Blackbirdan online journal of literature and the artsSpring 2022  Vol.21  No. 1
an online journal of literature and the arts
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Love Poem, Prefaced with an Ode to Tostones
for Gabby

Praise to anything that can be eaten
before its time. To how easy it is to feed
yourself on tostones and rice and beans
as a broke grad student. Praise every
plátano I had to scrounge up when Giant Eagle
ran out—every bus ride I took to the Reyna’s Foods
in the Strip and every time I trudged
to Whole Foods. Praise the delicate peeling,
the throbbing from bits of skin stuck
underneath my fingernails, the bits of plátano
that would not depart from their protective coating.
Praise the cut along the bias. Praise the double-fry.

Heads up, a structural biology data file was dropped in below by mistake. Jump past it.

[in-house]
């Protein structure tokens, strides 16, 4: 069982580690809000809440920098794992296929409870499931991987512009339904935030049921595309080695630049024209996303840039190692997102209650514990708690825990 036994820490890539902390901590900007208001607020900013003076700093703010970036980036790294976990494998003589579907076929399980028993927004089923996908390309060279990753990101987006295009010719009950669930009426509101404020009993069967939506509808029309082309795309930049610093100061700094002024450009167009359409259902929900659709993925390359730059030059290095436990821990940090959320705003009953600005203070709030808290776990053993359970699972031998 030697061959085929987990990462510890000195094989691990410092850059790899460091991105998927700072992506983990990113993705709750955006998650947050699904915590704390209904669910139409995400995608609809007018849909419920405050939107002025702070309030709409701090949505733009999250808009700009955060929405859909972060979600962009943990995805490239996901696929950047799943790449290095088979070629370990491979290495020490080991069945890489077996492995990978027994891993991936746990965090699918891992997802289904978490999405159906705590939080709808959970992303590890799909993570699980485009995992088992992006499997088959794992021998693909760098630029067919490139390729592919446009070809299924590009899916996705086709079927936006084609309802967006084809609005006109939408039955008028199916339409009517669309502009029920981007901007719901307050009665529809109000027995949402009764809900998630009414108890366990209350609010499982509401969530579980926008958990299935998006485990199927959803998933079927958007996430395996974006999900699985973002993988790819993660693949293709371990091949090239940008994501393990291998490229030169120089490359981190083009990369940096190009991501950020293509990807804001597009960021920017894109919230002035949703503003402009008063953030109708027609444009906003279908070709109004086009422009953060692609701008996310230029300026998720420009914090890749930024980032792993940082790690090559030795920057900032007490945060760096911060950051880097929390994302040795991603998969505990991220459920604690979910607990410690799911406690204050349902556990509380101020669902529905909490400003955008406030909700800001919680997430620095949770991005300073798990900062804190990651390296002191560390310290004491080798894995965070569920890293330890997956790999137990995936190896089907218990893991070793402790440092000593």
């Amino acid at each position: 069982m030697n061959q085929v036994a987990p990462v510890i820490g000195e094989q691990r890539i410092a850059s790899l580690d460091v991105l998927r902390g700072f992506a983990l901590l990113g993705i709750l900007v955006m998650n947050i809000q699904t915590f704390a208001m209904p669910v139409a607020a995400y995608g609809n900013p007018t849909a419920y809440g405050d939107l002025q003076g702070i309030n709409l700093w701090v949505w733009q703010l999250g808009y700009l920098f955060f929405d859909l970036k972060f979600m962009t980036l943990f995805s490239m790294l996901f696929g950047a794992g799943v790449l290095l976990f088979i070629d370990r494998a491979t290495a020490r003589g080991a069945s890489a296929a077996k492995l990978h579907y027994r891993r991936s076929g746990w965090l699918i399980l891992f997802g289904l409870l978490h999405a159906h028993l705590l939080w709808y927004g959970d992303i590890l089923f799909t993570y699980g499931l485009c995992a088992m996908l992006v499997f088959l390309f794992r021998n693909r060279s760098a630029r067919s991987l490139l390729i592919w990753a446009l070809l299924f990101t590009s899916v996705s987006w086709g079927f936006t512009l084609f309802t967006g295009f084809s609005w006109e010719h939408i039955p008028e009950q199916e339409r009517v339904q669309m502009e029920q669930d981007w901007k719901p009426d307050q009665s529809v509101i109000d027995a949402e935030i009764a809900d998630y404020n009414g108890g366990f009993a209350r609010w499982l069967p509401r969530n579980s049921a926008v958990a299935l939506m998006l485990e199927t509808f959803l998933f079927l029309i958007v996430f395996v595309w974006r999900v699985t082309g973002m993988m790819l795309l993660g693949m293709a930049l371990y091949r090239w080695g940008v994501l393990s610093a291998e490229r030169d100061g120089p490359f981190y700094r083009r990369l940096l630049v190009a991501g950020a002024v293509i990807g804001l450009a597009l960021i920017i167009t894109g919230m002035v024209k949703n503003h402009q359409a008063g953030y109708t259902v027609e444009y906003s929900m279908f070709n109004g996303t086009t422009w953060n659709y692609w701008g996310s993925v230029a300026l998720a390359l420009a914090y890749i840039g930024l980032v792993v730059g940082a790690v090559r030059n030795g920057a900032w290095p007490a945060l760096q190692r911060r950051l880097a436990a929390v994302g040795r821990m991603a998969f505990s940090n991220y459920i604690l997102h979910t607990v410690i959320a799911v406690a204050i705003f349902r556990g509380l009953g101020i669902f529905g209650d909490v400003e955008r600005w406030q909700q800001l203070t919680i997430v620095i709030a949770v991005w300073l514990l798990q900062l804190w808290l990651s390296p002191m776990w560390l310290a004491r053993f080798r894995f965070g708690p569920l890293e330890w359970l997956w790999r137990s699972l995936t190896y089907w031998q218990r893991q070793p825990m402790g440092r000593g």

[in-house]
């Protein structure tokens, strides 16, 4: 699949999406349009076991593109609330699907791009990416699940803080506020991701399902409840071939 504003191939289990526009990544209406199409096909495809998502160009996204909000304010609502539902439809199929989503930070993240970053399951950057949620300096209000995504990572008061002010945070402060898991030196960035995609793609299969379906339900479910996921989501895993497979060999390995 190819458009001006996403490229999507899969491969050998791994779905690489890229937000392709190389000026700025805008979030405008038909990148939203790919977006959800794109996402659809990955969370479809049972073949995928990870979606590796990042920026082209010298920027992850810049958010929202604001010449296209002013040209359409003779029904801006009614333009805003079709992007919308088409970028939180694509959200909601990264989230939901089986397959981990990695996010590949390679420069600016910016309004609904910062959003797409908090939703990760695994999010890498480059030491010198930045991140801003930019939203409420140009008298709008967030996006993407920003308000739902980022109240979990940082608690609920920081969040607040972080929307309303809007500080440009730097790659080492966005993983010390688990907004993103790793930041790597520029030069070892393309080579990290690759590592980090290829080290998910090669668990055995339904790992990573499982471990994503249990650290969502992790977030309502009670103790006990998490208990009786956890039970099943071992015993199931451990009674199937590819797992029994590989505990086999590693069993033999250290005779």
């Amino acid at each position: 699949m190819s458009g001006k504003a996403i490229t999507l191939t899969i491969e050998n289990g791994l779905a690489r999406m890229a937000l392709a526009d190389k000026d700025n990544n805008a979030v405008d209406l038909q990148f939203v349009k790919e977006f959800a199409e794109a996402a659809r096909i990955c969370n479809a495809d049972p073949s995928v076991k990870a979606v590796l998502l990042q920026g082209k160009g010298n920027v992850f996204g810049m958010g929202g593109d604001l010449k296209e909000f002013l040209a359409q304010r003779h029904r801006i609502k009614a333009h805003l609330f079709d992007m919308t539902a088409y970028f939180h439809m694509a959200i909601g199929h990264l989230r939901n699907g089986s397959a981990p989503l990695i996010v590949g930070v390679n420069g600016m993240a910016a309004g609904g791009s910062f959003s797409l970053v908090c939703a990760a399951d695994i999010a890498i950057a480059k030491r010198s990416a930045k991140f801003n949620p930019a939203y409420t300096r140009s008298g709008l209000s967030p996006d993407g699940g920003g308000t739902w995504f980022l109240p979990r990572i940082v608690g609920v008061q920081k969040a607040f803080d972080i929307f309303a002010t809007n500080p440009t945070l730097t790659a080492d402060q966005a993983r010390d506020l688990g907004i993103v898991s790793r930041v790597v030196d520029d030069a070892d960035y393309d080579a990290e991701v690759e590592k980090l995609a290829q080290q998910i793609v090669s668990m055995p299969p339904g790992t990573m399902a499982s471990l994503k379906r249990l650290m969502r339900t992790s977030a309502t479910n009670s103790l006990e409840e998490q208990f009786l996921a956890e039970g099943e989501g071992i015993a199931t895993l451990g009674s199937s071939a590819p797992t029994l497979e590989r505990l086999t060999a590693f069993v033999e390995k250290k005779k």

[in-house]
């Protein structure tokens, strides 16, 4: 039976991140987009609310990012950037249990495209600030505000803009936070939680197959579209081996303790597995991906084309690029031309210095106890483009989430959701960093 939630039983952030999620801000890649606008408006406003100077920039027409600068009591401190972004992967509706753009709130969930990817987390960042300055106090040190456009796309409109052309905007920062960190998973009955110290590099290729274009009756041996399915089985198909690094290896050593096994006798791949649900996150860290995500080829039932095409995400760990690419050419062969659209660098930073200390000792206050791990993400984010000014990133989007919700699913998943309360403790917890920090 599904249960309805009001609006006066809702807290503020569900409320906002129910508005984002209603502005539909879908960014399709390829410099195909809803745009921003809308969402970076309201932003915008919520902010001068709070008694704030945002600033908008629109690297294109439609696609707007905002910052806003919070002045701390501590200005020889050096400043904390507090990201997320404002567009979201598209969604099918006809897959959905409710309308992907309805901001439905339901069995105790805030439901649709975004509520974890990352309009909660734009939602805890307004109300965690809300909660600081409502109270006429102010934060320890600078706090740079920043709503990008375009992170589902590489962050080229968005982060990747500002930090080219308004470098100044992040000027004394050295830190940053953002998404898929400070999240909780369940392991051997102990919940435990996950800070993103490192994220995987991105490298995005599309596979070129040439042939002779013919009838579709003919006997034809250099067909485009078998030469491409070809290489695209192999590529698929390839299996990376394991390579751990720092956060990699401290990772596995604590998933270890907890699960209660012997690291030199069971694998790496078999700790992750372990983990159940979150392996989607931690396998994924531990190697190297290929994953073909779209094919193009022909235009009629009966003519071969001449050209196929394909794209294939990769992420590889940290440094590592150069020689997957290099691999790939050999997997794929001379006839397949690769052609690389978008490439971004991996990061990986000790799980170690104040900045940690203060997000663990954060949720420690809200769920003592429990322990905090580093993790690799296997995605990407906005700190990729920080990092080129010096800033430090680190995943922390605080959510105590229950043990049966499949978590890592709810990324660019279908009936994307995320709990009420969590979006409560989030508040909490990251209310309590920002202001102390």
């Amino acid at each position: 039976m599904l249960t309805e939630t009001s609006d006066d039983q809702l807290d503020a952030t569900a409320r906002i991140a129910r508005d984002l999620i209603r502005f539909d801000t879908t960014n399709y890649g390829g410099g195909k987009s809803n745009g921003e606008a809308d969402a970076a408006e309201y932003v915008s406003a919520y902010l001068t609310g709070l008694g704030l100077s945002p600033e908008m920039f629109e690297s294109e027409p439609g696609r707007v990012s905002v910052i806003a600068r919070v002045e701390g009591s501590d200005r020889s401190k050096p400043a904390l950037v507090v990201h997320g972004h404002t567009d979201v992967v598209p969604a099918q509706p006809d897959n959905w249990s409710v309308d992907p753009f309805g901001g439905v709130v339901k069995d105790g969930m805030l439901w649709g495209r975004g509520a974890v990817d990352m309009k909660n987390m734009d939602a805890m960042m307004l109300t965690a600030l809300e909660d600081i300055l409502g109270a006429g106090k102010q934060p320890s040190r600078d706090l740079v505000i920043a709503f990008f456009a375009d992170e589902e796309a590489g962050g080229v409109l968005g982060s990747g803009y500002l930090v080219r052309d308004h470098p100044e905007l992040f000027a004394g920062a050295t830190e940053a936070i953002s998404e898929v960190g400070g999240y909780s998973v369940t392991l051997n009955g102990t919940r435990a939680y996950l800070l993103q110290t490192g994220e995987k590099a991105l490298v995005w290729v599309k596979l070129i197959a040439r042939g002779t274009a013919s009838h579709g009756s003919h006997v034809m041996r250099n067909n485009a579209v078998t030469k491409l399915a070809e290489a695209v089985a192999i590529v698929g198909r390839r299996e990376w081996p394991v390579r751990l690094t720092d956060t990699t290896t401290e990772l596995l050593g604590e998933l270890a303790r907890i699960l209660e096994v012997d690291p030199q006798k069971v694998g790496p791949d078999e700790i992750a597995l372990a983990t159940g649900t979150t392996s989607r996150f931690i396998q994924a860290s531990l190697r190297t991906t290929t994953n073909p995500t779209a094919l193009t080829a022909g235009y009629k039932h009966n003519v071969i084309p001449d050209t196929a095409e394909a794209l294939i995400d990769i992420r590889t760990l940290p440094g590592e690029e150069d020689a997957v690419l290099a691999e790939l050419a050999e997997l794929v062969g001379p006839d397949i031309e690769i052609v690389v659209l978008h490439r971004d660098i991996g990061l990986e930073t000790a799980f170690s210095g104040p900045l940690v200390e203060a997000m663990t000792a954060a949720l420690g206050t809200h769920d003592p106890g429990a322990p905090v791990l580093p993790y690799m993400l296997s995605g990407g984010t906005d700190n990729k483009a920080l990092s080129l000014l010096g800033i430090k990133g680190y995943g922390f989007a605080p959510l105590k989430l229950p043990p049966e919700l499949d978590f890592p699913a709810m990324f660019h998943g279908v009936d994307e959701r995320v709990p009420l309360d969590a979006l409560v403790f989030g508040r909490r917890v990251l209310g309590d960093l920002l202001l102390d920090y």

Praise every cutting board and pan bottom
and peanut butter lid I’ve used to replace
the tostonera I never owned—how I used
to wrap foil around a spatula to avoid grooves
in each tostón but always ended up with the faintest imprint.
Praise the saltwater bath, the oil popping back
and the burns I haven’t been able to avoid. Praise the salt
and garlic powder I mix together in the palm of my hand
before sprinkling it onto every golden disk. Praise every tostón
burnt to an uncomfortable crunch, every tostón that didn’t crisp,
every tostón improperly flattened and not cooked through,
every tostón that did not survive the bubbling oil
and broke into pieces too little to rescue—praise this first dish
I learned to cook. Praise the first time I cooked for you,
how I cooked this for you. How I didn’t care when you walked
into the kitchen and asked why I was cooking bananas—
how that is the only time I’ve ever forgiven anyone
for calling a plátano a banana. How I watched you smile
as you ate, listened to you call your mom to tell her
you had just eaten a twice-fried plátano. How all I cared about
was the way your voice lifted almost into song.  

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